It was from one of these emotional outpourings that I first learned more than the bare fact that Rainerchen had lived and died. Some incidents cut deep memories. I know I was eight or nine at the time because this memory is clearly fixed in the kitchen of the house we lived in then. Mama is lighting the morning fire, taking wood from the full woodbox. I am peeling a mandarin, which means it must have been December. 

Mama begins to talk with that intense edge to her voice: "The time I went to get Rainerchen's body from the hospital, they told me to go to the back and pointed out a little building, and when I went in there, the corpses were stacked like logs."

When she was in her early seventies, encouraged by her children, she wrote a thirty page memoir. She wrote in German. Although she had lived in Canada since the age of 36, and was fluent in English, when it came to writing, German was the language in which she felt competent. Although the words in the passages that follow are mine, the family information is taken from my mother's memoir, with the historical context taken from standard historical secondary sources.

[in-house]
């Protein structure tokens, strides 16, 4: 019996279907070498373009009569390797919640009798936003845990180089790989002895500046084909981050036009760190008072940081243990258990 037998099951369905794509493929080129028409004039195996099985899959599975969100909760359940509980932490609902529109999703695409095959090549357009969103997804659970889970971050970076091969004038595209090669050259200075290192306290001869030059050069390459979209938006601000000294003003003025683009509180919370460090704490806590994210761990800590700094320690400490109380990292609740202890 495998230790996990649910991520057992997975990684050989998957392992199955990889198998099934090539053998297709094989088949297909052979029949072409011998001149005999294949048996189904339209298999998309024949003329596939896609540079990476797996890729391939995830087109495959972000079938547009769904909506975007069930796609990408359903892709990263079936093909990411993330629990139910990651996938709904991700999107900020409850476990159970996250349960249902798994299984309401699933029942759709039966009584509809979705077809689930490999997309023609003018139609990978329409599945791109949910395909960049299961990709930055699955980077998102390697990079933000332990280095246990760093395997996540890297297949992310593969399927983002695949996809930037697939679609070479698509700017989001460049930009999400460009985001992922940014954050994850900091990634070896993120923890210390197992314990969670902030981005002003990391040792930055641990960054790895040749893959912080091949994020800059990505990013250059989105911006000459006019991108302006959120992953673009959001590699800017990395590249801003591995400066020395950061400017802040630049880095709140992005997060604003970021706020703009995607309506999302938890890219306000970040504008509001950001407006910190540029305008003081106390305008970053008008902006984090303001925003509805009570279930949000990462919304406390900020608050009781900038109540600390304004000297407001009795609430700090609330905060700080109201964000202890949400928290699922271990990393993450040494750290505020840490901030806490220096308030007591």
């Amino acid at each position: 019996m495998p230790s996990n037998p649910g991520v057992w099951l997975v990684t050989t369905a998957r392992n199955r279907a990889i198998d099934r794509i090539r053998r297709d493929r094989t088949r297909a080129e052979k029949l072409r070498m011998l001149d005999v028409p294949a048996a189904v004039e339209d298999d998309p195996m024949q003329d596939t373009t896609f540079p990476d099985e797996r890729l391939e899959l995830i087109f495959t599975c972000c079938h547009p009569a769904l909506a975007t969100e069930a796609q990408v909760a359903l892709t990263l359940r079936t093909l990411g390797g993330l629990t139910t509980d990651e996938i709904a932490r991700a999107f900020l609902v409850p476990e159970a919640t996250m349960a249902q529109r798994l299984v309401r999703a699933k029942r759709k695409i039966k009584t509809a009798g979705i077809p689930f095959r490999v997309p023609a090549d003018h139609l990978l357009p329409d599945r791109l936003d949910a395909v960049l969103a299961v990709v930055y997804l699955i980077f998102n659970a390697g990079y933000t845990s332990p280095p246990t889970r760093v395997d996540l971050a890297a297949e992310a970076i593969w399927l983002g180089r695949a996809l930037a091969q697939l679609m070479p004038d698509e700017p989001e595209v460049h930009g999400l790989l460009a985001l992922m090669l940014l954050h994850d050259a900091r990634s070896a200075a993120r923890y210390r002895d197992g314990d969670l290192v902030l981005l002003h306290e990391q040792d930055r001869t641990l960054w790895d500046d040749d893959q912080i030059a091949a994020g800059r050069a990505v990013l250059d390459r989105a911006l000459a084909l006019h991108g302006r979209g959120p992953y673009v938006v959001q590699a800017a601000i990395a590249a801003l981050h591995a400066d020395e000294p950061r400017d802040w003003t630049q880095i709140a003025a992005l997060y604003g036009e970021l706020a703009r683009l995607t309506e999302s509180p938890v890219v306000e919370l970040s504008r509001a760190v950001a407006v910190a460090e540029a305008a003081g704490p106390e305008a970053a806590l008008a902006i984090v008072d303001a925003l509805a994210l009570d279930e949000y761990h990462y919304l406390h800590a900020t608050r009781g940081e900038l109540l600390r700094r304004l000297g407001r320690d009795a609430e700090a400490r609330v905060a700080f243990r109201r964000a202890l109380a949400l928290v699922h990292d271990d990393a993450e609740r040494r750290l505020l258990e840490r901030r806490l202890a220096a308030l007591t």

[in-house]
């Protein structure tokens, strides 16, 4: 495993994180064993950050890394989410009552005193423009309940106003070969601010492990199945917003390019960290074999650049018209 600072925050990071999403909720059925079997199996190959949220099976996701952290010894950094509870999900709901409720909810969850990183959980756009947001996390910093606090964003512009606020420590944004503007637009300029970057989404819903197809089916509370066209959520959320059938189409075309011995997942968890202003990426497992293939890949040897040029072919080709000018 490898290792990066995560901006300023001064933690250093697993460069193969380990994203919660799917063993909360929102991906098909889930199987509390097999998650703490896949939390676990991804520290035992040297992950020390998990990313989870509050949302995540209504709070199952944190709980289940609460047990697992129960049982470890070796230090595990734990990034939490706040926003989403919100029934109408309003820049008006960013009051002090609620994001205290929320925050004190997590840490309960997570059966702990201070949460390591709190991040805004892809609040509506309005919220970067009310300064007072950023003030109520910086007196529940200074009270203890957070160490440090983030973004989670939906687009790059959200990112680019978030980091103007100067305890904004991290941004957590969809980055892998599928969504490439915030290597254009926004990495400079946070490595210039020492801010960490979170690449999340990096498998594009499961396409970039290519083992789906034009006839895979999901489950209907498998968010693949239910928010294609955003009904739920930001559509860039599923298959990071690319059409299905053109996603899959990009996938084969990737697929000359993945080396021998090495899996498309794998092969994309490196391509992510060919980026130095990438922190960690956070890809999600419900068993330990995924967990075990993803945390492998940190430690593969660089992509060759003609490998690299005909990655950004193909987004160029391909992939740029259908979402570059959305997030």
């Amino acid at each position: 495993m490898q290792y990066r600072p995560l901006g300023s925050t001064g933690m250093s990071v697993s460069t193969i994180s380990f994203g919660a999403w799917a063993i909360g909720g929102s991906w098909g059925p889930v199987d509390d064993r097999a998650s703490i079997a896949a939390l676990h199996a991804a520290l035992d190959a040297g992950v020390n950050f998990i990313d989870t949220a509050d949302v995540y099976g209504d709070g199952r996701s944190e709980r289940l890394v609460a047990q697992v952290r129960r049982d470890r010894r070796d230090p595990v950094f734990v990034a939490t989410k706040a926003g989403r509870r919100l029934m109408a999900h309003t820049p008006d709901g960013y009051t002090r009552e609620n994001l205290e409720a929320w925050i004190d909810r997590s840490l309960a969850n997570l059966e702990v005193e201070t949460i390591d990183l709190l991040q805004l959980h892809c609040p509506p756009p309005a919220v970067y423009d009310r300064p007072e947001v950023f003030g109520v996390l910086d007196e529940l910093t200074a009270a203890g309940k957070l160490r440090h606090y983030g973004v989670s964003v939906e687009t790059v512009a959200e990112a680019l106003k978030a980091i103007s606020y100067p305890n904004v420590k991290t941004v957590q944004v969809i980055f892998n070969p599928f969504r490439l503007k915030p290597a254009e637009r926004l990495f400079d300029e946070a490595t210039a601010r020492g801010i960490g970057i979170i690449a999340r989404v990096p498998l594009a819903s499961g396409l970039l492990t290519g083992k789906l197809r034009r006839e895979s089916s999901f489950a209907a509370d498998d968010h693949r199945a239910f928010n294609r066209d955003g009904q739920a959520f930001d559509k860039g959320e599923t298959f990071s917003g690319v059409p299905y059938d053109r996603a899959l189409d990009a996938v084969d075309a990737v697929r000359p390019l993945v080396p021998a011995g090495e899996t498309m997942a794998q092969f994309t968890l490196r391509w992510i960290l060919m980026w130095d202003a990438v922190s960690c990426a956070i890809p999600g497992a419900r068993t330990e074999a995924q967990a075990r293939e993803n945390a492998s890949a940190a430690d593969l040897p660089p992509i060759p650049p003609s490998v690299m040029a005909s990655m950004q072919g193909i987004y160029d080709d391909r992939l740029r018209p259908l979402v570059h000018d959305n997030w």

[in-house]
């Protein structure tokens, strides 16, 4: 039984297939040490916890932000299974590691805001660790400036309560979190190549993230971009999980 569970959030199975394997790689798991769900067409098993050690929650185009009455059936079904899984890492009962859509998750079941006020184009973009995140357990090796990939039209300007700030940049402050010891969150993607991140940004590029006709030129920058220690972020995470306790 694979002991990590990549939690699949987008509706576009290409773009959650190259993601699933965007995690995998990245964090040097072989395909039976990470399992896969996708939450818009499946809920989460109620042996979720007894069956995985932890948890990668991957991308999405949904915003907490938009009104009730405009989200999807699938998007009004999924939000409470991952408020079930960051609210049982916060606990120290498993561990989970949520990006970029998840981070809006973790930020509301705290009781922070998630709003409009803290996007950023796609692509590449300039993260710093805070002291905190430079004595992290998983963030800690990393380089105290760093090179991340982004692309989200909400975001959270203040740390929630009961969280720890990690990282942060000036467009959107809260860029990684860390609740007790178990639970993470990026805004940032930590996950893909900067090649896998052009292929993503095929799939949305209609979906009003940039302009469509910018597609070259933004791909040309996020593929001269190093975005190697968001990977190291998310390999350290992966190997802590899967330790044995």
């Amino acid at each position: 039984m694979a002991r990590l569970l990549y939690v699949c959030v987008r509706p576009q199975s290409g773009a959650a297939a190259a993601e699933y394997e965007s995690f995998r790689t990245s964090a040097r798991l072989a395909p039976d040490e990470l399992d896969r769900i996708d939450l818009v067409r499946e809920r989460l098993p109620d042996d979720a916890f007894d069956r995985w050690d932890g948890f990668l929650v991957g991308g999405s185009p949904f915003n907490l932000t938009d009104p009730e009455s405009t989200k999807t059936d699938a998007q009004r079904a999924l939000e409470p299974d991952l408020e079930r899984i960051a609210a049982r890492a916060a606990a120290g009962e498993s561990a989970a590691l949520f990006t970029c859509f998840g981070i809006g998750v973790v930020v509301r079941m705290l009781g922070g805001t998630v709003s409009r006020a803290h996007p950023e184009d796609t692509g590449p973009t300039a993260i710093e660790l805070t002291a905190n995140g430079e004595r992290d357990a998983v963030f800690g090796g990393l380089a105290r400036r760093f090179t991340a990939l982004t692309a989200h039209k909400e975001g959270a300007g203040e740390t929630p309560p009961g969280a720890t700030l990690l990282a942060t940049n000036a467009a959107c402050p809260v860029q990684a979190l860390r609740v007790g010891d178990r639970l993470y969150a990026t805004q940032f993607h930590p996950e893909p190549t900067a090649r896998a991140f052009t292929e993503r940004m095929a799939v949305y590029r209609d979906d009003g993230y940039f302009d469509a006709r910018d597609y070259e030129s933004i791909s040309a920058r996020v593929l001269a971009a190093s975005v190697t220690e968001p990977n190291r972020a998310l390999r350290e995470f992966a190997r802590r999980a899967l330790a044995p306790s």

During her third pregnancy, my mother developed jaundice. She was hospitalized and a miscarriage was avoided. Later the birth was difficult. Once the birth was over, it seemed that all was well and mother and child were discharged from hospital in the usual way. The child's birth certificate stated that he was born on February 9th, 1940, in Danzig, and, using the deceitful Nazi terminology, that his ancestry was "pure Aryan." He looked the part. He had blond curls, blue eyes, fair skin, and "the face of an angel."